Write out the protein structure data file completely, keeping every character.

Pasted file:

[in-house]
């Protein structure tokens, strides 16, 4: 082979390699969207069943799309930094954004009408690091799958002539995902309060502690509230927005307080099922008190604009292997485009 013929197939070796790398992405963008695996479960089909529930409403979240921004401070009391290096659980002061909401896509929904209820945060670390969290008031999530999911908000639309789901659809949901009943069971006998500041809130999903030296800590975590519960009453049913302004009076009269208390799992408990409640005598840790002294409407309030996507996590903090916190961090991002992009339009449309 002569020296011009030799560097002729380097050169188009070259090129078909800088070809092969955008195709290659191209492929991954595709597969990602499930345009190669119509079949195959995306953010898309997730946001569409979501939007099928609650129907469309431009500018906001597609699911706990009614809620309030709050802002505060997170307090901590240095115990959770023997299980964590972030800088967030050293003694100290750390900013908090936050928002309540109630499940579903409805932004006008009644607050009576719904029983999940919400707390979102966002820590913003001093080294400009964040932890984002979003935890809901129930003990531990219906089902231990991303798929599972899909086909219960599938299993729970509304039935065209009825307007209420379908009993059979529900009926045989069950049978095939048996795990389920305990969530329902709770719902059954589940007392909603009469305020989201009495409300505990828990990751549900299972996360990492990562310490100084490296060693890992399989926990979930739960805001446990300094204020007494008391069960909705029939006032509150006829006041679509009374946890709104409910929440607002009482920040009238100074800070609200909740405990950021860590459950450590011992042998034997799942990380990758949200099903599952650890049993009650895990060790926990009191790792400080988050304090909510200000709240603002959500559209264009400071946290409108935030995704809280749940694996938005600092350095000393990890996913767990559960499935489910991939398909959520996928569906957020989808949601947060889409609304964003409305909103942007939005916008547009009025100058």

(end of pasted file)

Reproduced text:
[in-house]
């Protein structure tokens, strides 16, 4: 082979390699969207069943799309930094954004009408690091799958002539995902309060502690509230927005307080099922008190604009292997485009 013929197939070796790398992405963008695996479960089909529930409403979240921004401070009391290096659980002061909401896509929904209820945060670390969290008031999530999911908000639309789901659809949901009943069971006998500041809130999903030296800590975590519960009453049913302004009076009269208390799992408990409640005598840790002294409407309030996507996590903090916190961090991002992009339009449309 002569020296011009030799560097002729380097050169188009070259090129078909800088070809092969955008195709290659191209492929991954595709597969990602499930345009190669119509079949195959995306953010898309997730946001569409979501939007099928609650129907469309431009500018906001597609699911706990009614809620309030709050802002505060997170307090901590240095115990959770023997299980964590972030800088967030050293003694100290750390900013908090936050928002309540109630499940579903409805932004006008009644607050009576719904029983999940919400707390979102966002820590913003001093080294400009964040932890984002979003935890809901129930003990531990219906089902231990991303798929599972899909086909219960599938299993729970509304039935065209009825307007209420379908009993059979529900009926045989069950049978095939048996795990389920305990969530329902709770719902059954589940007392909603009469305020989201009495409300505990828990990751549900299972996360990492990562310490100084490296060693890992399989926990979930739960805001446990300094204020007494008391069960909705029939006032509150006829006041679509009374946890709104409910929440607002009482920040009238100074800070609200909740405990950021860590459950450590011992042998034997799942990380990758949200099903599952650890049993009650895990060790926990009191790792400080988050304090909510200000709240603002959500559209264009400071946290409108935030995704809280749940694996938005600092350095000393990890996913767990559960499935489910991939398909959520996928569906957020989808949601947060889409609304964003409305909103942007939005916008547009009025100058």